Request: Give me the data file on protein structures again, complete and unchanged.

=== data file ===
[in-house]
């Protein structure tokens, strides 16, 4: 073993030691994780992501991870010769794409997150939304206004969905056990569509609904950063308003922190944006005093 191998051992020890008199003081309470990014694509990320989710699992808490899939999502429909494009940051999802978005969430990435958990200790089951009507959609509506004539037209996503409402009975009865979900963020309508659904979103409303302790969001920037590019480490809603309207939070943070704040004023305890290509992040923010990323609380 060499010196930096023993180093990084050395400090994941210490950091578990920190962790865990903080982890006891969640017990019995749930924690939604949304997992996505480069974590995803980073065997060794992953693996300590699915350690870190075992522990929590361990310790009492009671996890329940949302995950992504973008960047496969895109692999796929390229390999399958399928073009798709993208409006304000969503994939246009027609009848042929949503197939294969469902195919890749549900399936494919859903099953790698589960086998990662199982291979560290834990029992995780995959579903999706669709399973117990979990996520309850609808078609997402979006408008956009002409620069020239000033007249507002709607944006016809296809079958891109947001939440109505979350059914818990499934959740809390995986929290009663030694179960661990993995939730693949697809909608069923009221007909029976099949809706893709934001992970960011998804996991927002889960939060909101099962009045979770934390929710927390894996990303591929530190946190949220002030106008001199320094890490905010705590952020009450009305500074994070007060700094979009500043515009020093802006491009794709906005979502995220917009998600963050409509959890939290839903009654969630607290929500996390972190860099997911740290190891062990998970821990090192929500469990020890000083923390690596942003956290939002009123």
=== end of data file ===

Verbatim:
[in-house]
């Protein structure tokens, strides 16, 4: 073993030691994780992501991870010769794409997150939304206004969905056990569509609904950063308003922190944006005093 191998051992020890008199003081309470990014694509990320989710699992808490899939999502429909494009940051999802978005969430990435958990200790089951009507959609509506004539037209996503409402009975009865979900963020309508659904979103409303302790969001920037590019480490809603309207939070943070704040004023305890290509992040923010990323609380 060499010196930096023993180093990084050395400090994941210490950091578990920190962790865990903080982890006891969640017990019995749930924690939604949304997992996505480069974590995803980073065997060794992953693996300590699915350690870190075992522990929590361990310790009492009671996890329940949302995950992504973008960047496969895109692999796929390229390999399958399928073009798709993208409006304000969503994939246009027609009848042929949503197939294969469902195919890749549900399936494919859903099953790698589960086998990662199982291979560290834990029992995780995959579903999706669709399973117990979990996520309850609808078609997402979006408008956009002409620069020239000033007249507002709607944006016809296809079958891109947001939440109505979350059914818990499934959740809390995986929290009663030694179960661990993995939730693949697809909608069923009221007909029976099949809706893709934001992970960011998804996991927002889960939060909101099962009045979770934390929710927390894996990303591929530190946190949220002030106008001199320094890490905010705590952020009450009305500074994070007060700094979009500043515009020093802006491009794709906005979502995220917009998600963050409509959890939290839903009654969630607290929500996390972190860099997911740290190891062990998970821990090192929500469990020890000083923390690596942003956290939002009123």